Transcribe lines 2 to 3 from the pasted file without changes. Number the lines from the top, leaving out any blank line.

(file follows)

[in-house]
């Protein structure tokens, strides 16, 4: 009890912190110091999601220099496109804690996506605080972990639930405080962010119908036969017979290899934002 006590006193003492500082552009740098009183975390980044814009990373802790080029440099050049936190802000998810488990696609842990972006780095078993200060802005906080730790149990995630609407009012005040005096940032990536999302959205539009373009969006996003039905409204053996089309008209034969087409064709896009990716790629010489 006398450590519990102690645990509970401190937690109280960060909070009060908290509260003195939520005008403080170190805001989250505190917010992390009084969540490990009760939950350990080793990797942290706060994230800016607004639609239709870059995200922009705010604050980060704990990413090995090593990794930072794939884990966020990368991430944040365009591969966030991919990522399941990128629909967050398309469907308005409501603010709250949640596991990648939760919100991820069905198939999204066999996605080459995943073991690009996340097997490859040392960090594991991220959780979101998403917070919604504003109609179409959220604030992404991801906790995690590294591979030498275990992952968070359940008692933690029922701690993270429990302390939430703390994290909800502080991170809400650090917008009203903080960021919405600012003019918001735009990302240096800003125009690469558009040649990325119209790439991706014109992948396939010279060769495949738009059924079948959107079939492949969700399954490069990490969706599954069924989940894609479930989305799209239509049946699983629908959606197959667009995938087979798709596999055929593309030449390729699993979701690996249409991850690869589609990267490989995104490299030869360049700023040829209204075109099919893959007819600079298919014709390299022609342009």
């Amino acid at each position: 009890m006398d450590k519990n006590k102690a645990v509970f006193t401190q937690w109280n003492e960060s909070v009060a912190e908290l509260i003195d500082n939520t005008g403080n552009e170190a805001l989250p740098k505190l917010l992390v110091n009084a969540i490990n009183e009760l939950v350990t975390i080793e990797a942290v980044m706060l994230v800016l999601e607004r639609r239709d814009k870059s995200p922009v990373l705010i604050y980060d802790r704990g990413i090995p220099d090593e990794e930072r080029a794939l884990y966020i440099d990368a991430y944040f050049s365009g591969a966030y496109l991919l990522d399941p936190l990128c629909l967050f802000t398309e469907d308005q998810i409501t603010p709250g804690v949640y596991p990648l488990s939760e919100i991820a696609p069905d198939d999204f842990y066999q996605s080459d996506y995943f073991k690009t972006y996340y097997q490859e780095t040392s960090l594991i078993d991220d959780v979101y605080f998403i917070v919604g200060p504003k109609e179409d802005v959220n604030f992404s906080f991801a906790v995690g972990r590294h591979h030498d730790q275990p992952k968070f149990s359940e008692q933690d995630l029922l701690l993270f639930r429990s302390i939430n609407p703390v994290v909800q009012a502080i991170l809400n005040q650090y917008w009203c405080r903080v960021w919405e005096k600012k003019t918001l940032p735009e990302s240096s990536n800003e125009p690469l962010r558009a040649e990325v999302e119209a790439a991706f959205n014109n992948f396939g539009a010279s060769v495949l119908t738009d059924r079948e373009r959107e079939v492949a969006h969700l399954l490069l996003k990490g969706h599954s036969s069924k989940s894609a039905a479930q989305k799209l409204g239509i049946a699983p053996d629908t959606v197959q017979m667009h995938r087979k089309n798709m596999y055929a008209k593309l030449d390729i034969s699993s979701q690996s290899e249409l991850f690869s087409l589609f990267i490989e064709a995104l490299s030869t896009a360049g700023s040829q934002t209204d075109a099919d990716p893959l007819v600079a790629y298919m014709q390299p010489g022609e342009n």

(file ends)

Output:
């Protein structure tokens, strides 16, 4: 009890912190110091999601220099496109804690996506605080972990639930405080962010119908036969017979290899934002 006590006193003492500082552009740098009183975390980044814009990373802790080029440099050049936190802000998810488990696609842990972006780095078993200060802005906080730790149990995630609407009012005040005096940032990536999302959205539009373009969006996003039905409204053996089309008209034969087409064709896009990716790629010489 006398450590519990102690645990509970401190937690109280960060909070009060908290509260003195939520005008403080170190805001989250505190917010992390009084969540490990009760939950350990080793990797942290706060994230800016607004639609239709870059995200922009705010604050980060704990990413090995090593990794930072794939884990966020990368991430944040365009591969966030991919990522399941990128629909967050398309469907308005409501603010709250949640596991990648939760919100991820069905198939999204066999996605080459995943073991690009996340097997490859040392960090594991991220959780979101998403917070919604504003109609179409959220604030992404991801906790995690590294591979030498275990992952968070359940008692933690029922701690993270429990302390939430703390994290909800502080991170809400650090917008009203903080960021919405600012003019918001735009990302240096800003125009690469558009040649990325119209790439991706014109992948396939010279060769495949738009059924079948959107079939492949969700399954490069990490969706599954069924989940894609479930989305799209239509049946699983629908959606197959667009995938087979798709596999055929593309030449390729699993979701690996249409991850690869589609990267490989995104490299030869360049700023040829209204075109099919893959007819600079298919014709390299022609342009």
């Amino acid at each position: 009890m006398d450590k519990n006590k102690a645990v509970f006193t401190q937690w109280n003492e960060s909070v009060a912190e908290l509260i003195d500082n939520t005008g403080n552009e170190a805001l989250p740098k505190l917010l992390v110091n009084a969540i490990n009183e009760l939950v350990t975390i080793e990797a942290v980044m706060l994230v800016l999601e607004r639609r239709d814009k870059s995200p922009v990373l705010i604050y980060d802790r704990g990413i090995p220099d090593e990794e930072r080029a794939l884990y966020i440099d990368a991430y944040f050049s365009g591969a966030y496109l991919l990522d399941p936190l990128c629909l967050f802000t398309e469907d308005q998810i409501t603010p709250g804690v949640y596991p990648l488990s939760e919100i991820a696609p069905d198939d999204f842990y066999q996605s080459d996506y995943f073991k690009t972006y996340y097997q490859e780095t040392s960090l594991i078993d991220d959780v979101y605080f998403i917070v919604g200060p504003k109609e179409d802005v959220n604030f992404s906080f991801a906790v995690g972990r590294h591979h030498d730790q275990p992952k968070f149990s359940e008692q933690d995630l029922l701690l993270f639930r429990s302390i939430n609407p703390v994290v909800q009012a502080i991170l809400n005040q650090y917008w009203c405080r903080v960021w919405e005096k600012k003019t918001l940032p735009e990302s240096s990536n800003e125009p690469l962010r558009a040649e990325v999302e119209a790439a991706f959205n014109n992948f396939g539009a010279s060769v495949l119908t738009d059924r079948e373009r959107e079939v492949a969006h969700l399954l490069l996003k990490g969706h599954s036969s069924k989940s894609a039905a479930q989305k799209l409204g239509i049946a699983p053996d629908t959606v197959q017979m667009h995938r087979k089309n798709m596999y055929a008209k593309l030449d390729i034969s699993s979701q690996s290899e249409l991850f690869s087409l589609f990267i490989e064709a995104l490299s030869t896009a360049g700023s040829q934002t209204d075109a099919d990716p893959l007819v600079a790629y298919m014709q390299p010489g022609e342009n």